Many people are familiar with the production management techniques of W. Edwards Deming who taught the Japanese a principle of management which increased the quality and reduced costs in the car manufacturing industry in the 1950s. Deming divided the goal of achieving business effectiveness into 14 key principles which were published in his book Out of the Crisis.
He believed that the key to improved quality and lower costs was practicing continual improvement and thinking of manufacturing as a system, not as bits and pieces. As an American, Deming provided the Japanese with an approach that worked well for them. Toyota’s current problems notwithstanding, perhaps the learning can flow the other way — as we look at what Japanese automakers have been able to achieve over time. While we are not endorsing any or every Japanese approach to management — it is often useful to borrow management ideas from other cultures.
This is the time of year many of us think of “Spring Cleaning,” and sometimes as managers it is a challenge to instill the “neatness/efficiency gene” into our employees. Below, we discuss a Japanese organizational system called 5S you might find useful.
The 5S Approach
5S is a Japanese methodology that was also first used in the automotive industry to improve productivity. The ultimate goal of 5S is for continuous improvement in the workplace. The five S’s in the 5S organizational system are Sort (Seiri), Set (Seiton), Shine (Seiso), Standardize (Seiketsu), and Sustain (Shitsuke) and we argue that following this advice — akin to your Mom’s admonition to “clean up your room,” can be a useful and productive management strategy.
5S in your feed and grain business can offer a variety of benefits. It can decrease time wasted looking for tools, improve safety, increase employee morale, and build a company culture that is based on taking ownership for the facility.
While it may have been developed to enhance productivity in a manufacturing environment, 5S can be implemented in the grain elevator, feed store and in employee offices. 5S creates a more efficient environment by improving the organization system of the operation. By optimizing productivity and reducing waste by maintaining an organized work area and through the use of visual aids — a more efficient and productive workplace is created. By implementing this strategy your facility will be cleaned up and standardized in order to help your employees who use the space to become as efficient as possible.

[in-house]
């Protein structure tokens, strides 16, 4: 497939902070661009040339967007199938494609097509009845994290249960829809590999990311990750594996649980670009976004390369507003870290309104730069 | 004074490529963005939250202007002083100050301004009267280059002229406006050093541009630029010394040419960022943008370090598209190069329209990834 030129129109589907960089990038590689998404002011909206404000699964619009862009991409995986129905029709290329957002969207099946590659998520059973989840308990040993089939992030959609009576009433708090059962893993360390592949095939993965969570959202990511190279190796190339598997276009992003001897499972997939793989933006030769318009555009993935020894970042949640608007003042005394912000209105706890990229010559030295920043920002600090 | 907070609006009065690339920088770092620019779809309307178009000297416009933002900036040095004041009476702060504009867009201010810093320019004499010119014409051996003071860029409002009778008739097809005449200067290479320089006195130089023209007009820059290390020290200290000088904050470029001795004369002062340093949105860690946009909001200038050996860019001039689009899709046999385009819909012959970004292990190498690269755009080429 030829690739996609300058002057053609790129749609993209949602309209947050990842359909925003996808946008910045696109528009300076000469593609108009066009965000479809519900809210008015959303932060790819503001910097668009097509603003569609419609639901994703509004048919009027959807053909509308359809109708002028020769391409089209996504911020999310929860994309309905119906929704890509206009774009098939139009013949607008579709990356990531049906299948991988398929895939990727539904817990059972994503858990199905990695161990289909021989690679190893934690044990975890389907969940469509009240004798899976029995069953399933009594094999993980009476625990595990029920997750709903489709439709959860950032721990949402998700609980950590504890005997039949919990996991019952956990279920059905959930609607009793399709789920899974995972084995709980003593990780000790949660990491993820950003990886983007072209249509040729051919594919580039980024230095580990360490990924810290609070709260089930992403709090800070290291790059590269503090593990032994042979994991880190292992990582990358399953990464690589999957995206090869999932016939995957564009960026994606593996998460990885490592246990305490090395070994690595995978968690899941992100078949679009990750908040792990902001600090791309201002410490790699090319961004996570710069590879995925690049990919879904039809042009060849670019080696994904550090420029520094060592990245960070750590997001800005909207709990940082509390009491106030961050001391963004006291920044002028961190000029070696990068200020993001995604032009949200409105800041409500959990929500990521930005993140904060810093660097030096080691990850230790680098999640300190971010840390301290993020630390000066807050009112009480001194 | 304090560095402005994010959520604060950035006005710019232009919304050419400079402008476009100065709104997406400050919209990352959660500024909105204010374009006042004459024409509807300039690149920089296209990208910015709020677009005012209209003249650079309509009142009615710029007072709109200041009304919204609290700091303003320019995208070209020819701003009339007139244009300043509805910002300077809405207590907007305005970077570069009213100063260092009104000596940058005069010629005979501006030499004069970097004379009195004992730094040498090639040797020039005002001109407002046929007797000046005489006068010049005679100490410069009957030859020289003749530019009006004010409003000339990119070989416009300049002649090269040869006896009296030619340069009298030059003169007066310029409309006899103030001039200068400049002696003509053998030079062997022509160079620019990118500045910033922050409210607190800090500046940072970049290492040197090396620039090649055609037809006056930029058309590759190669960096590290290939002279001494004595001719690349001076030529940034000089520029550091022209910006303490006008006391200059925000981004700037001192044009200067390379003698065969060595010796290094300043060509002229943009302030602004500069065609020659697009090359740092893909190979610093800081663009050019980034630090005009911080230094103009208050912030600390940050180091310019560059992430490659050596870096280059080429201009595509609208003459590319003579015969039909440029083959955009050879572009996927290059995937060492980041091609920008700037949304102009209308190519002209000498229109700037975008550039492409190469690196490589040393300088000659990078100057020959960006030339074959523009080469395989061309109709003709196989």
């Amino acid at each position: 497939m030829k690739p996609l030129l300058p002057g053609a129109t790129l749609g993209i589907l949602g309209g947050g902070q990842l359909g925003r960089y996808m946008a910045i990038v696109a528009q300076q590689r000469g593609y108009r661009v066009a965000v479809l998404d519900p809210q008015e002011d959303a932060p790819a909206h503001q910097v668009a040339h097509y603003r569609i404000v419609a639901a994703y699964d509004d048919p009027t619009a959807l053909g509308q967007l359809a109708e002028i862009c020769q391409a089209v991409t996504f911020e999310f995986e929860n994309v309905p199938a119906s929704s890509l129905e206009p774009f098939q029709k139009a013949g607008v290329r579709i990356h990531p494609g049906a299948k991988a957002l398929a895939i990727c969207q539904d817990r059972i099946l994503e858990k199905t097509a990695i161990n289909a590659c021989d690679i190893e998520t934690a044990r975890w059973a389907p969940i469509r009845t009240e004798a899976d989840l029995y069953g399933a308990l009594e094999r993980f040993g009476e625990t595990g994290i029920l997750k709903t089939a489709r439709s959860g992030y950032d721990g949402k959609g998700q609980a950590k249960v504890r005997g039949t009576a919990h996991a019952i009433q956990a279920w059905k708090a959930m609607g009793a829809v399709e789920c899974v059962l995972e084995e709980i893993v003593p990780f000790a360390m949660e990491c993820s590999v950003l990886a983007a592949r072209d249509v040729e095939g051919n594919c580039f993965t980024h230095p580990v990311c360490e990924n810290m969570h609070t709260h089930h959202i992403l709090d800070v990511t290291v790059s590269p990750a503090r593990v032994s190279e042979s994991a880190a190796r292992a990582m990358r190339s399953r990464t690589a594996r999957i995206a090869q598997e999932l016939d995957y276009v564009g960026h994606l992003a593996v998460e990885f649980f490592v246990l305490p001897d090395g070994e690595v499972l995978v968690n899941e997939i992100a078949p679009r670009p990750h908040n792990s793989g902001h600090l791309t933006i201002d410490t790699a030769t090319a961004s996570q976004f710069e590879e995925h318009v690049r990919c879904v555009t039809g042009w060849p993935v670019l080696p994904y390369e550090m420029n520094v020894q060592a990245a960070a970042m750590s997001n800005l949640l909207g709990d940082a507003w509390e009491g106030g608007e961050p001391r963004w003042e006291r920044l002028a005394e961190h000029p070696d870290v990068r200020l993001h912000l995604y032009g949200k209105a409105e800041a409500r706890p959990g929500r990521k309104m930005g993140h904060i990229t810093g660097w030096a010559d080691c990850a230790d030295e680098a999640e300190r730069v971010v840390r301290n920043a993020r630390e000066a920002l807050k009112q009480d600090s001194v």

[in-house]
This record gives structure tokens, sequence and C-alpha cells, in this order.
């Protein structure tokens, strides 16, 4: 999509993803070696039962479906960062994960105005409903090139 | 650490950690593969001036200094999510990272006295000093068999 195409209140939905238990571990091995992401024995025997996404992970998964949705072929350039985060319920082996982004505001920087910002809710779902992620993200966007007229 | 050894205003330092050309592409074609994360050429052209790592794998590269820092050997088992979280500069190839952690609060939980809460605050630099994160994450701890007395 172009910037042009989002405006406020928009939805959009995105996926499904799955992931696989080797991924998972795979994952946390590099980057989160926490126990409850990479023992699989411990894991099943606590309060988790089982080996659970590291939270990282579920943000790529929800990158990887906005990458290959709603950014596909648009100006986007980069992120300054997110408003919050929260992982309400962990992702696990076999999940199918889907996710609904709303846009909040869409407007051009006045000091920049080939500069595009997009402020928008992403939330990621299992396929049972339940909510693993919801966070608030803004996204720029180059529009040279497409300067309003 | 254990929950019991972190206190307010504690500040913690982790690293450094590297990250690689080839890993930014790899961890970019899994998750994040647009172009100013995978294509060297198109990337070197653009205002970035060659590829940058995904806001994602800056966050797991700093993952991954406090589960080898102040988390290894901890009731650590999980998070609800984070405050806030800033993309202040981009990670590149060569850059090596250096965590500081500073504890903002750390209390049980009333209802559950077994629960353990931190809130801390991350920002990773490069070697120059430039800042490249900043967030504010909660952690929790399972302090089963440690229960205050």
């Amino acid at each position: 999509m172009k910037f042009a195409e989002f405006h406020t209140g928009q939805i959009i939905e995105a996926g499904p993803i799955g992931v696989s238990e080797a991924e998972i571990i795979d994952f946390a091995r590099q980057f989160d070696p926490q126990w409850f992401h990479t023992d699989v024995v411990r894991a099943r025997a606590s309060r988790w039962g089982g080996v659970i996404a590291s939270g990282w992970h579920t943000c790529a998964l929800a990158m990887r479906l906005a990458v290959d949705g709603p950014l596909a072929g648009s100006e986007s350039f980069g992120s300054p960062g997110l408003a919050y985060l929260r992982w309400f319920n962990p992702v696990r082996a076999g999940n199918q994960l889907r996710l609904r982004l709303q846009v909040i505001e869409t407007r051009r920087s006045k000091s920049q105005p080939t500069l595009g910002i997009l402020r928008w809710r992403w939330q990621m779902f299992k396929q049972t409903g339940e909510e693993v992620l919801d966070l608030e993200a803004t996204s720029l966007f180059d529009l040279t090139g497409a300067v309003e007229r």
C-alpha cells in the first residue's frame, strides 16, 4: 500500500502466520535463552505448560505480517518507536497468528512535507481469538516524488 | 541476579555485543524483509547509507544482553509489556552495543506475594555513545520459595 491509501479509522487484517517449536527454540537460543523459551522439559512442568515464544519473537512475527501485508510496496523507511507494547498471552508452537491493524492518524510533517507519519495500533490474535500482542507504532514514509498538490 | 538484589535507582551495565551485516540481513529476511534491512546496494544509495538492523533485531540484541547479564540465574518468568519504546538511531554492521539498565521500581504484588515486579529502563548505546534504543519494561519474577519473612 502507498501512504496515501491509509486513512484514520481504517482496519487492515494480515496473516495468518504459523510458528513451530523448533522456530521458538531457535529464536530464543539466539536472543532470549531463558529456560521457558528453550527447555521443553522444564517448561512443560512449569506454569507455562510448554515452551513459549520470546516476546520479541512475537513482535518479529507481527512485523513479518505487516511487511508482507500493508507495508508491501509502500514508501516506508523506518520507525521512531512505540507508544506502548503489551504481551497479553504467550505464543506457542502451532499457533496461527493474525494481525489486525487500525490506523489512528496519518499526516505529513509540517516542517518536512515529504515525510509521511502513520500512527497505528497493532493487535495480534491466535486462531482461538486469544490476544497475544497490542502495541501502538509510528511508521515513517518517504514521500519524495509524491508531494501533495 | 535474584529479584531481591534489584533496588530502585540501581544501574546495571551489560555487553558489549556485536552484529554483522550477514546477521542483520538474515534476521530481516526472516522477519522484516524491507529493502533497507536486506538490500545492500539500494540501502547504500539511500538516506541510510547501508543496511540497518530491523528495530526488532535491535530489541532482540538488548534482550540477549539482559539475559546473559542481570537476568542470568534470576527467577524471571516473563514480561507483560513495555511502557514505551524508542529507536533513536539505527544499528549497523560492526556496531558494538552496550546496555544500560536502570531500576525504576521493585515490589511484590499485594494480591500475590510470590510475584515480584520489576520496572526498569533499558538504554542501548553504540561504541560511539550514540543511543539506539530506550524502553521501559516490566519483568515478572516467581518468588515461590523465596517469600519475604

When choosing an area to “5S,” it is important to not try to conquer more than you can handle. Choosing an office, shop or production line will keep you focused on a manageable area to work with.
Sort // Seiri
The first step in the process is Sort. This step will open up the space you have to work with and make it easier to find the things you need. Select an area and go through everything, deciding what is absolutely needed for the operators in the area. Through this process you will put your hands on everything in the area and determine if it is needed — or not! This might mean getting rid of items that are not used often enough to justify taking up space in your area.
Tools and supplies that are not frequently used should be moved to a separate storage space. Keeping items that might be used “someday” is not helpful and will only clutter the area you are trying to organize.
Broken tools, outdated fixtures, scrap material, and generally unused items may be difficult to part with, but eliminating them will help restore order to your work area. In this step you will want to clean up the work area, which in addition to looking nice will make it easier to spot a grain or feed leak under an auger or leg. Safety of your employees is also improved when they don’t have to maneuver over the items taking up your floor space in a haphazard manner.